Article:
Five trillion bits flying in loose formation

Publication date: 28 April 2011
Originally published 2010 in Atomic: Maximum Power Computing
Last modified 03-Dec-2011.


I have a confession to make:

I have never had a PC that worked properly.

Sometimes I wonder whether anybody in the world has ever had a Windows PC that worked 100% correctly.

I'm not talking about your great-uncle's Packard Bell with 31 toolbars crusting up Internet Explorer 5 and a thriving colony of spyware that sacrifices files to BonziBuddy five times a day.

I'm also not talking about PCs that belong to people who see no reason to turn the computer off while upgrading the video card.

I'm talking about every darn PC. Even the one next to Bill Gates' Throne of Misery.

My current computer's generally great. But whenever you reboot it, it POST beeps, then reboots itself and POST beeps again, and then one more time for luck. Then, it goes on to boot perfectly normally.

I presume this has something to do with the motherboard's backup-BIOS feature. Perhaps I could cure it with a BIOS update. I hardly ever reboot the computer, though, so I don't really care.

I did really care when this computer got a dose of what may by now be officially called The Windows 7 "Not Responding" Problem, in which the hard-drive light locks on for some time whenever you open a new folder window, and the computer becomes almost totally unresponsive if you open another such window before the last batch of flogging concludes.

I lived with that for some time before, in brief, creating a new user profile to replace my mysteriously corrupt old one. The Not Responding Problem didn't mind me playing games, so it and I lived in an uneasy state of détente for some weeks.

Oh, and don't you try plugging a USB audio device into this computer! Whether connected to the built-in USB ports or the add-on USB card, any RF interference greater than that caused by a kitten walking across nylon carpet and then looking at a doorknob will cause any USB audio device to go silent until unplugged and replugged. Or - in the case of one very fancy audiophile USB headphone amplifier I've tried - explode into a storm of deafening noise, I think caused by bit-slippage giving the most-significant-bit's job to another, less significant and much less responsible, bit.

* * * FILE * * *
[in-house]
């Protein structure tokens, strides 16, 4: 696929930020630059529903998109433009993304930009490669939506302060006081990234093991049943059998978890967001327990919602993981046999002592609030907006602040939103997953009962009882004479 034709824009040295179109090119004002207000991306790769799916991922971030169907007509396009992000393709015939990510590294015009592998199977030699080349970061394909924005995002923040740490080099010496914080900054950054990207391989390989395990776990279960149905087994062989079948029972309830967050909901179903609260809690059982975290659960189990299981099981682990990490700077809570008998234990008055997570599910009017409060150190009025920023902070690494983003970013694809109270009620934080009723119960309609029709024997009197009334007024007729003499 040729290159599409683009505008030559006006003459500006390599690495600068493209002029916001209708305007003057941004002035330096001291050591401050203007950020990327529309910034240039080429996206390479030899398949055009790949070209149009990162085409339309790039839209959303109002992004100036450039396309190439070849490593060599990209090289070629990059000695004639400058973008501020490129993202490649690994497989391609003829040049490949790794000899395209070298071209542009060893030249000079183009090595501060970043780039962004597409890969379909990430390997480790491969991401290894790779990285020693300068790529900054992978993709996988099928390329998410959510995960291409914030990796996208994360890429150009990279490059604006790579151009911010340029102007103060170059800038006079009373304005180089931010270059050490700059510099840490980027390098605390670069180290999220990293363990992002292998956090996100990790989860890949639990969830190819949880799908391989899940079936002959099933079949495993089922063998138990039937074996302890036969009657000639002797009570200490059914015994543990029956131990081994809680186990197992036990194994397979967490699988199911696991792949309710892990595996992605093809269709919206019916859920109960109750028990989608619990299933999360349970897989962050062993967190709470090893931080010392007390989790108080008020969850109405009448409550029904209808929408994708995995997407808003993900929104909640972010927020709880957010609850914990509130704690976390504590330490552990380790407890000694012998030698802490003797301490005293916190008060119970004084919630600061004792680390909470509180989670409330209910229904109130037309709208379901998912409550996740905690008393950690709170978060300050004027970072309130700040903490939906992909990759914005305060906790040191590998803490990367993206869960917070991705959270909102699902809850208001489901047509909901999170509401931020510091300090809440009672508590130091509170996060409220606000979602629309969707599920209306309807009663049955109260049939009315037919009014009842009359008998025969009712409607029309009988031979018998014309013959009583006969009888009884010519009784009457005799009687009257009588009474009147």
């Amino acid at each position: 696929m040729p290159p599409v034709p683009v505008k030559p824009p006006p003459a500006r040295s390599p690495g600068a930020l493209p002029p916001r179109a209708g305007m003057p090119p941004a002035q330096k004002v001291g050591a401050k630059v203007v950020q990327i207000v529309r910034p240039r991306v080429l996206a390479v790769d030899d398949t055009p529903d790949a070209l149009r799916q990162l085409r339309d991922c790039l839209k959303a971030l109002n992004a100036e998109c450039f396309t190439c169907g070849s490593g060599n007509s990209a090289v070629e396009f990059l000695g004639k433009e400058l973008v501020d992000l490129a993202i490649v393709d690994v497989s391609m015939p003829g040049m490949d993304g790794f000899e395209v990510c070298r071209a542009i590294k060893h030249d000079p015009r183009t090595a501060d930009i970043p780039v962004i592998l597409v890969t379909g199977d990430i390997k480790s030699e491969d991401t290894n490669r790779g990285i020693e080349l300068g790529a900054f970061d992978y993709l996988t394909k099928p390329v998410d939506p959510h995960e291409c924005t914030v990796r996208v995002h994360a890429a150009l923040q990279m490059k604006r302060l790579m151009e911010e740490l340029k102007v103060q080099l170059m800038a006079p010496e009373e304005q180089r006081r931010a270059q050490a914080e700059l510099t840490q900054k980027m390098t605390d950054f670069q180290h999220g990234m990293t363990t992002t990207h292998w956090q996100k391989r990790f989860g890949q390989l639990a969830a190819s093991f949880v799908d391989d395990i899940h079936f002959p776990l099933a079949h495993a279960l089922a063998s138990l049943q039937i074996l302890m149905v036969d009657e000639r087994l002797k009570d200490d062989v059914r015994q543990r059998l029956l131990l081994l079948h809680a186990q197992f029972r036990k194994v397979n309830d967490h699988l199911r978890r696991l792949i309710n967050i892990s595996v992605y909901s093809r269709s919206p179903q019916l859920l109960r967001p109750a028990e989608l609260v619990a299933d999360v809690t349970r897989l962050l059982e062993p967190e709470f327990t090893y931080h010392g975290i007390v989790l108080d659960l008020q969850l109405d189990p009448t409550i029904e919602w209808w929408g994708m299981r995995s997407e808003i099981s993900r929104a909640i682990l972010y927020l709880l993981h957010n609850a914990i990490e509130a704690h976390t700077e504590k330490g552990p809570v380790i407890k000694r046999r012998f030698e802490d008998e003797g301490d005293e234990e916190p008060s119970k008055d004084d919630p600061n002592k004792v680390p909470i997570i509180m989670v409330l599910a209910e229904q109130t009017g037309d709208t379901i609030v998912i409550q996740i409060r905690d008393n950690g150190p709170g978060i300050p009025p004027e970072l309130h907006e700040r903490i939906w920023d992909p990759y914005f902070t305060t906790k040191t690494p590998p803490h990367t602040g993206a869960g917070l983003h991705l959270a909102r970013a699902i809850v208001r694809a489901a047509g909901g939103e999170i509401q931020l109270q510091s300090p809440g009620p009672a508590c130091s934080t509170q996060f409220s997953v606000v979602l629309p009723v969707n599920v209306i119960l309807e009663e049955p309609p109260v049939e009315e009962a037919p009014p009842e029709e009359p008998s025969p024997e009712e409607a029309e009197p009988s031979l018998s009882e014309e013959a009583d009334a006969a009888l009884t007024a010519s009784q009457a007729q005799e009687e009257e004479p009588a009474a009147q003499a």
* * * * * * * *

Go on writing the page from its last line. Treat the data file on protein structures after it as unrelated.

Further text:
(I've gone back to the integrated audio. It works fine. But it was better before I updated the drivers to try to cure the Not Responding Problem.)

I've always had white-box clone PCs, running whatever version of Windows was least dangerous to itself and others at the time. I can't remember one of the buggers that worked entirely right. They all worked well enough; only a couple have ever had ongoing problems that really annoyed me. Which is a pretty good record when compared with, say, cars. But still.

Brand-name PCs generally have less personality than clones, because their Windows install and apps are (meant to be...) tailored precisely to their hardware. And they usually remain like this, provided you make sure to never install anything at all. And avoid using the computer, unless it's an emergency. Until that awesome brand-name hardware starts flaking out, of course.

The obvious conclusion to draw from this is that Windows sucks.

This conclusion is partially correct. There are many things about Windows PCs that definitely do meet the ISO standard for suckage. A lot of those things are actually the fault of third-party hardware, drivers and apps that only work at all because of the shimming efforts of long-suffering Microsoft coders, but the suckage remains.

(I can feel the smugness radiating from you Mac users. Apple has a death-grip on their hardware and a smaller application base, and the result is a much smoother ride for Mac OS users, provided they don't start using the Terminal when drunk. And Linux covers the whole spectrum, from shake-and-bake LiveCDs to good old compile-it-yourself traditionalism.)

Soon, in the sweet bye and bye, everybody will have a computer that Just Bloody Works, all the time.

While I'm waiting, I've decided to think about Macs as Toyota Camrys, and Windows PCs as English sports cars.

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